Although the invention has been described in its preferred form with a certain degree of particularity, it is understood that the present disclosure of the preferred form has been made only by way of example and that numerous changes in the details of construction, operation and the combination and arrangement of parts may be resorted to without departing from the spirit and the scope of the invention as hereinafter claimed.

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Referenced by
Citing PatentFiling datePublication dateApplicantTitle
US6651406 *Jun 20, 2001Nov 25, 2003Sealed Air Corporation (Us)Apparatus and method for forming inflated containers
US6945695Jun 13, 2003Sep 20, 2005Rabiea Jeffrey DPlastic bag and packaging method using same
US6948294Jul 16, 2004Sep 27, 2005Rabiea Jeffrey DMethod of packaging point-of-purchase items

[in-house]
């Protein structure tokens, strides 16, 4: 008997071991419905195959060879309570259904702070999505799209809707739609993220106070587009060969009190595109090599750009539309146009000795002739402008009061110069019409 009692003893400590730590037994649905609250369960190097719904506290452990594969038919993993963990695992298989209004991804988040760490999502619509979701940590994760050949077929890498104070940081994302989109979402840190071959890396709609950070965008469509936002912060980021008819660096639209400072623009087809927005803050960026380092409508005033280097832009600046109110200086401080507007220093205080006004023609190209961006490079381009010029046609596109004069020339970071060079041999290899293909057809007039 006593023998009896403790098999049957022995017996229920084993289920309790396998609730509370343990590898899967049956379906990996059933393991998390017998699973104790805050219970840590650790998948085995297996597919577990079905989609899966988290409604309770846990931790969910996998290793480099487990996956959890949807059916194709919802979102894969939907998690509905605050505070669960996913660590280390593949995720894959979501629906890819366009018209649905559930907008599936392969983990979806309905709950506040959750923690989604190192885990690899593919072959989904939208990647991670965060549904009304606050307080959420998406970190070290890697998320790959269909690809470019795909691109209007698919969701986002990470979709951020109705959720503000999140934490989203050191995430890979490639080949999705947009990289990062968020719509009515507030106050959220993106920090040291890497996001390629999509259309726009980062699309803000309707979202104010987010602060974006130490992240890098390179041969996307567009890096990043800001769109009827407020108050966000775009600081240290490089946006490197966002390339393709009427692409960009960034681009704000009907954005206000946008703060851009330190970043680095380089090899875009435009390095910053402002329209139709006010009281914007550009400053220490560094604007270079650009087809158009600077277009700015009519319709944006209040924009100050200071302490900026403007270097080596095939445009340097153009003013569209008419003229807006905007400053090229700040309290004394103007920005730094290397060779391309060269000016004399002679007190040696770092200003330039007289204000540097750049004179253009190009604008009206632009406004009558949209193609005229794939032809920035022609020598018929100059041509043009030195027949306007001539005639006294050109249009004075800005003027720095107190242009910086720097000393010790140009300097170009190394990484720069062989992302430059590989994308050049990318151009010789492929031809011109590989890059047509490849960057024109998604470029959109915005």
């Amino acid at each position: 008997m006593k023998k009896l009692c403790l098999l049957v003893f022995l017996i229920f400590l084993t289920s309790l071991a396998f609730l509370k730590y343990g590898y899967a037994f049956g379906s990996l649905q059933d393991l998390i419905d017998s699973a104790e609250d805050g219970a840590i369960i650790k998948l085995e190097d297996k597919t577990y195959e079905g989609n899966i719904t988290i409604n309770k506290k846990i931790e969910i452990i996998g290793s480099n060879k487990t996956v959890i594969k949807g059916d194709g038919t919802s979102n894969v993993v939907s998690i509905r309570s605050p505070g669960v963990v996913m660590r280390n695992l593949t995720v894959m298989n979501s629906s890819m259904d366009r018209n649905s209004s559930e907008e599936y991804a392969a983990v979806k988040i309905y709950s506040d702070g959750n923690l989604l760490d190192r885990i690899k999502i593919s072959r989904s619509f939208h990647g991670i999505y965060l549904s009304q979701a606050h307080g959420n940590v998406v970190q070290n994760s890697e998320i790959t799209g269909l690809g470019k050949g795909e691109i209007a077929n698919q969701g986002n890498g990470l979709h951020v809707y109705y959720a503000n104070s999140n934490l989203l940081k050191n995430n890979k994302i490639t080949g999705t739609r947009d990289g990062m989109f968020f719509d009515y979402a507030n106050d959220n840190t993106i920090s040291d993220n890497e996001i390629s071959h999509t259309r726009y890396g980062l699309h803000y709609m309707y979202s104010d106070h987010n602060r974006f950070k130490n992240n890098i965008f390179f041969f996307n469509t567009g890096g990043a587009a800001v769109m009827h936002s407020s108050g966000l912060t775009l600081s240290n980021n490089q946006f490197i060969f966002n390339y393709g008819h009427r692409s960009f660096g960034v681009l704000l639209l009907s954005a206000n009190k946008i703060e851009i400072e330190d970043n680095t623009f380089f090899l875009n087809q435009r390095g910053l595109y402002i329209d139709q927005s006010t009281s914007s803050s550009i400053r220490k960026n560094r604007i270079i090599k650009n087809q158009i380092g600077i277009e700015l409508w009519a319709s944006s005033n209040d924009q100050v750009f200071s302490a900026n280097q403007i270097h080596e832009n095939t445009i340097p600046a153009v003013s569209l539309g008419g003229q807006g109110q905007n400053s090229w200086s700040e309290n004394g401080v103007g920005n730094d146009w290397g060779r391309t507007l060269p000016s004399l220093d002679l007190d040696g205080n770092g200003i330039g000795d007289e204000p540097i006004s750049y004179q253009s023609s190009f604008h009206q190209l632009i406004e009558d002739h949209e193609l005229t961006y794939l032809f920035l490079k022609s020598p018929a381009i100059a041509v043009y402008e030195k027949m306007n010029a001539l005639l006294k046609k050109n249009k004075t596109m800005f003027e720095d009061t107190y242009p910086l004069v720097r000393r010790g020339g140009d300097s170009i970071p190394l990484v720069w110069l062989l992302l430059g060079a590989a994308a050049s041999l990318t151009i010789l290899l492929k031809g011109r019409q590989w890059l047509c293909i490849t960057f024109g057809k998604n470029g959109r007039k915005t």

US7757459May 31, 2005Jul 20, 2010Automated Packaging Systems, Inc.Web and method for making fluid filled units
US7770726Jun 8, 2007Aug 10, 2010Hollister IncorporatedCatheter product package and method of forming same
US7897219 *Dec 12, 2005Mar 1, 2011Automated Packaging Systems, Inc.Web and method for making fluid filled units
US8051981Aug 9, 2010Nov 8, 2011Hollister IncorporatedCatheter product package and method of forming same
US8356457Jun 28, 2010Jan 22, 2013Hollister IncorporatedCatheter product package and method of forming same
US8523843Apr 10, 2008Sep 3, 2013Hollister IncorporatedVapor hydrated catheter assembly and method of making same
US20110151159 *Feb 28, 2011Jun 23, 2011Automated Packaging Systems, Inc.Web and method for making fluid filled units
Classifications
U.S. Classification53/459, 53/567, 53/455, 53/562, 53/452
International ClassificationB65D75/44
Cooperative ClassificationB65B43/267, B65D75/44
European ClassificationB65D75/44
Legal Events
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Jun 30, 2014FPAYFee payment